ST.MARTiiNS sound like HONNE and Glass Animals had a baby with Anteros or Oh Wonder – and if you don’t get all the references in this sentence, please dive into each one of these artists as they are all worth your while! Hailing from Scotland, the duo of Katie Lynch and Mark Johnston caught us all off-guard last year with the song “ur so pretty,” a hypnotizing, suave and sultry blend of bedroom pop with psych and rock influences. Their music is provocative and intimate, but also incredibly relaxing; they’ve really nailed the chill vibe, but at the same time every song is different, with its own expressive identity. I have no idea what their plan is for 2019, but keep an eye on ST.MARTiiNS because they’re playing by their own rules, and winning! – Mitch Mosk

Stella Donnelly isn’t one to beat around the bush. Refreshingly snappy and erring on the side of twee, the budding Aussie singer-songwriter’s debut single “Old Man” depicts what just about any young woman of the #MeToo era is thinking these days. “Are you scared of me, old man?/ Or are you scared of what I’ll do?” Donnelly coyly serenades over a simple, driving guitar, letting her sharp-witted lyrics take center stage as she vanquishes the song’s titular villains in a swift, girl-power punch.

Donnelly’s debut album Beware of the Dogs arrives March 8 with a headlining world tour to accompany it. With a promising year ahead and plenty more spunky tracks to come, we advise hopping on the Donnelly bandwagon ASAP. – Abby Jones

The Western Den‘s debut album A Light Left On came out on February 1st, but it will likely take a few weeks for everyone to fully ingest the weight of the Boston duo’s emotional vulnerability. Deni Hlavinka and Chris West make the kind of intimate alt-folk music that tears even the strongest soul to pieces. Their debut single “I Still Remain” continues to be a pillar of breathtaking beauty, yet it’s just one of the many powerful moments waiting within A Light Left On. The Western Den have made clear on their debut that they will not be confined to one sound or style, but that they will always approach their songs with honest, ambition, and integrity. Their debut has an air of tenderness permeating throughout waves of loss, love, isolation, and connection; and whether the music is upbeat or brooding, driven by acoustic guitar or some ethereal piano, it always feels like a soul lurching out from the darkness, and reaching toward the light. – Mitch Mosk

British singer/songwriter Tom Speight might be my spirit animal from across the pond; his music is extremely emotional and overwhelmingly sincere, and he can have as much fun dwelling in euphoria as he can have a meaningful experience immersed in vulnerability and sorrow. In premiering his song “Want You” last August, I particularly admired how the anthemic ode to “the one” glowed with sweet melodies and sweeter sentiments; it was romantic, but not overly gushy, yet at the same time wrapped in complete and utter bliss.

This is balanced by more somber tracks like “Collide” and “Strangers Now,” the latter of which was co-written with Lisa Hannigan and Turin Brakes, and finds Speight and a female companion (or ex-companion) working through the bonds that connect them, as they drift further and further apart. It’s heartbreaking in the best way possible: Speight, physically alone, still feels like only one half of a whole, and continues to embrace that lingering missing piece despite its absence.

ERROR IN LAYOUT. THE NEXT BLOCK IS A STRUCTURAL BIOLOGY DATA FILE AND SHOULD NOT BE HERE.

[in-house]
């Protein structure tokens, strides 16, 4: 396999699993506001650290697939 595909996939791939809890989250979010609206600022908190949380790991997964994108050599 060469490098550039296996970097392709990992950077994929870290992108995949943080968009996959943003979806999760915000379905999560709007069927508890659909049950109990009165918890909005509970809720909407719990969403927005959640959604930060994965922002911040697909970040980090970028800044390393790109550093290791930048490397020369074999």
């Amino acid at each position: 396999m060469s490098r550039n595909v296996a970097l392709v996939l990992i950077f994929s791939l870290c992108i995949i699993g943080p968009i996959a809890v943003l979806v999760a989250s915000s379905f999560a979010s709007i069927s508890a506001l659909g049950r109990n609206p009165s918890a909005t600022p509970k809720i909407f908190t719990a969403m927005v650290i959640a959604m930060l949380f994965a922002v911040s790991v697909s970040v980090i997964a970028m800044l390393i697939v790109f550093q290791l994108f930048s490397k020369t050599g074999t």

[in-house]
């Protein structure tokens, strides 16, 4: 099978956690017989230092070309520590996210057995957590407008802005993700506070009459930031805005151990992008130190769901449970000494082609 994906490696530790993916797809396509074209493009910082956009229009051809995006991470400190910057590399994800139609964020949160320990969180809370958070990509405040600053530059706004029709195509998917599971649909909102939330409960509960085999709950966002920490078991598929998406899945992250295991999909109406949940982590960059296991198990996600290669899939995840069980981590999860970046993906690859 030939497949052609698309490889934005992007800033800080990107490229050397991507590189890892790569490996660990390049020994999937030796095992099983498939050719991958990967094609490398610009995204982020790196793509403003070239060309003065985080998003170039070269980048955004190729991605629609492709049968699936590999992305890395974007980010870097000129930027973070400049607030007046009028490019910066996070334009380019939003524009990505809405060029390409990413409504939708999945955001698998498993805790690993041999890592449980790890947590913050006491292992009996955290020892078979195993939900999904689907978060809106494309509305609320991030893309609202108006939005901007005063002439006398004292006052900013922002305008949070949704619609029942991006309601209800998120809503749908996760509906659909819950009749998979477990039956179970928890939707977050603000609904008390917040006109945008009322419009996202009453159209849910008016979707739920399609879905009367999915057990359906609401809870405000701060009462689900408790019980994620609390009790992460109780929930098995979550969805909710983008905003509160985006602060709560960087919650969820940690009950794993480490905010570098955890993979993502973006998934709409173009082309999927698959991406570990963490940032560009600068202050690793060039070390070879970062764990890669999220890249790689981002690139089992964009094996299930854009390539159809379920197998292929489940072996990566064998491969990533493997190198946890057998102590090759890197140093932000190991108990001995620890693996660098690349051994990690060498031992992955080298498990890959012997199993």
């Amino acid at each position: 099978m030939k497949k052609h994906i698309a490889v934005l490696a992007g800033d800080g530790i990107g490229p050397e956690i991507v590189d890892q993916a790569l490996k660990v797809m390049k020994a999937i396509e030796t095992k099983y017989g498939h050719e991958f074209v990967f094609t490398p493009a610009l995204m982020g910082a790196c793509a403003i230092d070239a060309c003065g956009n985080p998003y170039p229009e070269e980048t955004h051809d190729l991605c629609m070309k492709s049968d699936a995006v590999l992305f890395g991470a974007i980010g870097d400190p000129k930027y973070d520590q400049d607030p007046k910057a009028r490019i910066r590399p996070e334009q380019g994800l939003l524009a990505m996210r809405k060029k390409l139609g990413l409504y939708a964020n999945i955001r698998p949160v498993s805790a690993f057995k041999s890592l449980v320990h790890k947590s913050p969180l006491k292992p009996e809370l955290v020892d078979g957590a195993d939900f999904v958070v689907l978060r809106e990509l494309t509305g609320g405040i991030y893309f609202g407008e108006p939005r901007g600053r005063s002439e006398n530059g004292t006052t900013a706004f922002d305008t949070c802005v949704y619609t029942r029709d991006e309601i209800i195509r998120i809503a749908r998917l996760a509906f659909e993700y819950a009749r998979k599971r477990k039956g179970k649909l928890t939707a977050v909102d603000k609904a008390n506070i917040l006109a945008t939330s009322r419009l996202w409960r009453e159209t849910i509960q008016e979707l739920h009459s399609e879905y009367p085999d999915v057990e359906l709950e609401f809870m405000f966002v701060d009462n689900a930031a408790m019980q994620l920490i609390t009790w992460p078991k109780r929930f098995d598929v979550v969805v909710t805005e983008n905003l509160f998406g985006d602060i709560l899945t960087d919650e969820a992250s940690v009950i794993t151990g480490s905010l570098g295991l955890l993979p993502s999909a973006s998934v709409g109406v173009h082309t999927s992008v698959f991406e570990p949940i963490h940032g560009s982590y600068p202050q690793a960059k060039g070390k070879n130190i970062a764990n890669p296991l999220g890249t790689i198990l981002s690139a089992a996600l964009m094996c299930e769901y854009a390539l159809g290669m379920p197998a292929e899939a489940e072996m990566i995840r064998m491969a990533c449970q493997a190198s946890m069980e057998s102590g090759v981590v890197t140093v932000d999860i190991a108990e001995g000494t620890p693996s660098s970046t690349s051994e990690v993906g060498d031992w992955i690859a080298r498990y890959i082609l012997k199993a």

Don’t run away from me me
Give me the light I need
Won’t you talk to me?
I’ve been holding out
Now I need you now
Till the early hours
Won’t you smile at me?
Like you used to be
Are we strangers now?
Signing out, signing out, signing out

A brilliant and accomplished songwriter with years of experience and millions of streams to prove it, Tom Speight is an artist to watch this year because his debut album Collide, out April 12, will absolutely blow listeners away with its stirring depictions of love, grief, passion, self-doubt, connection, and the inspirational resolve of the human spirit. – Mitch Mosk

Formerly Upstate Rubdown, Upstate have a warm soul-tinged folk core, strong pop sensibilities, and a taste for gorgeous harmony. The New York band sealed the deal for me with songs like “Marietta” and “Who Knows,” the latter of which I had the honor of premiering last December. Like Lake Street Dive and Phox (who also broke genre molds), Upstate are trailblazing an awesome path for melodic modern folk – or alt-folk, or folk/pop. I don’t care what you call it; what I know for sure is that “Who Knows” challenges us to confront our own what if’s in life; that “Marrietta” is a vivid breakup letter full of color and charm. Upstate’s sophomore album Healing is out February 8, and its name pretty much summarizes what one might expect from an encounter with Upstate: Personal inspiration, emotional renewal, and physical rejuvination. – Mitch Mosk

Valley have been continually rising within the indie pop scene in the last few years. Most known for their classic indie-natured 2016 release “Swim,” their recent project MAYBE-Side A paves a new synth driven direction. A blend of classic sound with dreamy pop is reminiscent of The 1975 meets Bleachers. After touring briefly late last year, they are quickly becoming a captivating up-and-coming band. To complete their sophomore album release, MAYBE-Side B is expected to be released early this year. Keep an eye out for them, there’s only more to come from the group. – Kelsey Fitzgerald